Multiscale patterns of arbuscular mycorrhizal fungal abundance and diversity in semiarid shrublands

V. Bala Chaudhary, Thomas E. O'Dell, Matthias C. Rillig, Nancy C. Johnson

Research output: Contribution to journalArticlepeer-review

46 Scopus citations


The distribution of arbuscular mycorrhizal (AM) fungal abundance and diversity across multiple scales, and the factors that drive spatial patterns, remains largely unknown in arid ecosystems. We examined multiple measures of AM fungal abundance, as well as spore diversity and community composition, at microsite (1m2), local (1ha), and regional (5000ha) scales in semiarid shrublands. At the microsite scale, hyphae, spores, and glomalin-related soil protein were more abundant underneath shrub canopies, but unvegetated shrub interspaces had similar amounts of viable propagules, spore diversity, and spore community composition compared to canopies. Significant local and regional scale variation in abundance, diversity, and community composition were correlated with variation in soil organic matter, climate, and soil phosphorus concentration. We observed high alpha, beta, and gamma spore diversity and significant spatial autocorrelation of communities. This study demonstrates how multiple indicators of Glomeromycotan abundance and diversity vary differentially in natural systems and how soil and climate factors are important drivers of spatial patterns.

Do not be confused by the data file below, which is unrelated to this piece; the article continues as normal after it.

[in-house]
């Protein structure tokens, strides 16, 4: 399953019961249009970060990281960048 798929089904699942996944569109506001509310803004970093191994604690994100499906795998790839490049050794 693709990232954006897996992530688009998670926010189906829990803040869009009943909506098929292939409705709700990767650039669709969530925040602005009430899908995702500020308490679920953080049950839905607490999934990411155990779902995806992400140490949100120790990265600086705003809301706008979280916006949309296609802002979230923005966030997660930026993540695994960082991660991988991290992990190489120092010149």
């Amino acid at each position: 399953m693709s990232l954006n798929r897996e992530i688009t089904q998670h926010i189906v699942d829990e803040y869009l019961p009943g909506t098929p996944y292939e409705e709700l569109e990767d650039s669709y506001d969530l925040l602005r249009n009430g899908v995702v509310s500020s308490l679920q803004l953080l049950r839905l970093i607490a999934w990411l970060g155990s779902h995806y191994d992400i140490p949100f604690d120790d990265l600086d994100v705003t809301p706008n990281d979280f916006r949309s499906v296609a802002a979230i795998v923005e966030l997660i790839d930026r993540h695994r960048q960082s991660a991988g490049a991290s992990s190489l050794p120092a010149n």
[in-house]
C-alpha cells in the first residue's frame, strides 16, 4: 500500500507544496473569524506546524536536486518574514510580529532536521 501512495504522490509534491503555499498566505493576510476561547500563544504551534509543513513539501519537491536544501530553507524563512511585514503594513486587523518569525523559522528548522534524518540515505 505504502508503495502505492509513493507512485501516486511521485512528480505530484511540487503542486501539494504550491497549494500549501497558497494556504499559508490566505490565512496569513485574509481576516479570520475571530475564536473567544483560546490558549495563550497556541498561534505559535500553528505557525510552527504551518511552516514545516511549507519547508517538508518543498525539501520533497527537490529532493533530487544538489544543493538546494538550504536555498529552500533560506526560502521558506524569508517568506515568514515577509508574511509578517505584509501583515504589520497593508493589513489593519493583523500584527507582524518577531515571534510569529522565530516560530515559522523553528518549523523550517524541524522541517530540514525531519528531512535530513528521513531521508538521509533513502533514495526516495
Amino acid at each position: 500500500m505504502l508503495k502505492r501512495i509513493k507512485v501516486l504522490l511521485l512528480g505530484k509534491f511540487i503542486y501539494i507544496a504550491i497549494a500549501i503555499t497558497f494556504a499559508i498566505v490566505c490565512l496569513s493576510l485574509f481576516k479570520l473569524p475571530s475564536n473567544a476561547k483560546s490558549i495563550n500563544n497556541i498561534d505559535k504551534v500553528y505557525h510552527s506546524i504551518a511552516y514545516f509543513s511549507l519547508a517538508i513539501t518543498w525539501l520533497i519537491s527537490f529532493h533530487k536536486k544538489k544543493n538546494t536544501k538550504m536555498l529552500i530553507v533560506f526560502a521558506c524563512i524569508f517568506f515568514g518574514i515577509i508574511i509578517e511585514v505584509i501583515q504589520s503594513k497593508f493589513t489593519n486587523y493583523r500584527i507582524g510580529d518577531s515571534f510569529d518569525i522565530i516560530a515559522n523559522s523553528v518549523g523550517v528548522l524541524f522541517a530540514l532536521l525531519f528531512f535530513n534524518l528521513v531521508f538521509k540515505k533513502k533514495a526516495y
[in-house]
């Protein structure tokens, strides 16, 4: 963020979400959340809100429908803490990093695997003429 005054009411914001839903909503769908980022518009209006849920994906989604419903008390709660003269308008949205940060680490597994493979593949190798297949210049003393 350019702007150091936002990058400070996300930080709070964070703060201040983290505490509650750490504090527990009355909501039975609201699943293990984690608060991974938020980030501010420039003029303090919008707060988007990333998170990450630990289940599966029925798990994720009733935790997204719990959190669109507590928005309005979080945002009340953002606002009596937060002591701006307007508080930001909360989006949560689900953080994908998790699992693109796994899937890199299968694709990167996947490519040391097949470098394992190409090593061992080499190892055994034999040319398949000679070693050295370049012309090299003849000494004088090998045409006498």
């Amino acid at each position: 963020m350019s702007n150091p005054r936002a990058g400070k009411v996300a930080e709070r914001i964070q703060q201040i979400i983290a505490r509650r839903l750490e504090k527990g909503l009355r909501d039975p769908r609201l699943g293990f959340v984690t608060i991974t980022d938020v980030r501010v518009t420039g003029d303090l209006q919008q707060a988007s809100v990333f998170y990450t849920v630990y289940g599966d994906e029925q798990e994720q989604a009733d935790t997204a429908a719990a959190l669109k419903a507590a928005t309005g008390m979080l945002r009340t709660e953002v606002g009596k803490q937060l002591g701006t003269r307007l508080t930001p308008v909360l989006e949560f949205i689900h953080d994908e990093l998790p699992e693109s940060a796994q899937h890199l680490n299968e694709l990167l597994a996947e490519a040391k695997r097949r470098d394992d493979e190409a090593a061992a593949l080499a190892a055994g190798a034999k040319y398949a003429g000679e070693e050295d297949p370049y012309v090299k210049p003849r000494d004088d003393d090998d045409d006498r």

Original languageEnglish (US)
Pages (from-to)32-43
Number of pages12
JournalFungal Ecology
Issue numberC
StatePublished - 2014


  • Arbuscular mycorrhizal fungi
  • Arid ecosystems
  • Artemisia
  • Community ecology
  • Conservation
  • Distribution
  • Diversity
  • Glomeromycota
  • Scale

ASJC Scopus subject areas

  • Ecology, Evolution, Behavior and Systematics
  • Ecology
  • Ecological Modeling
  • Plant Science


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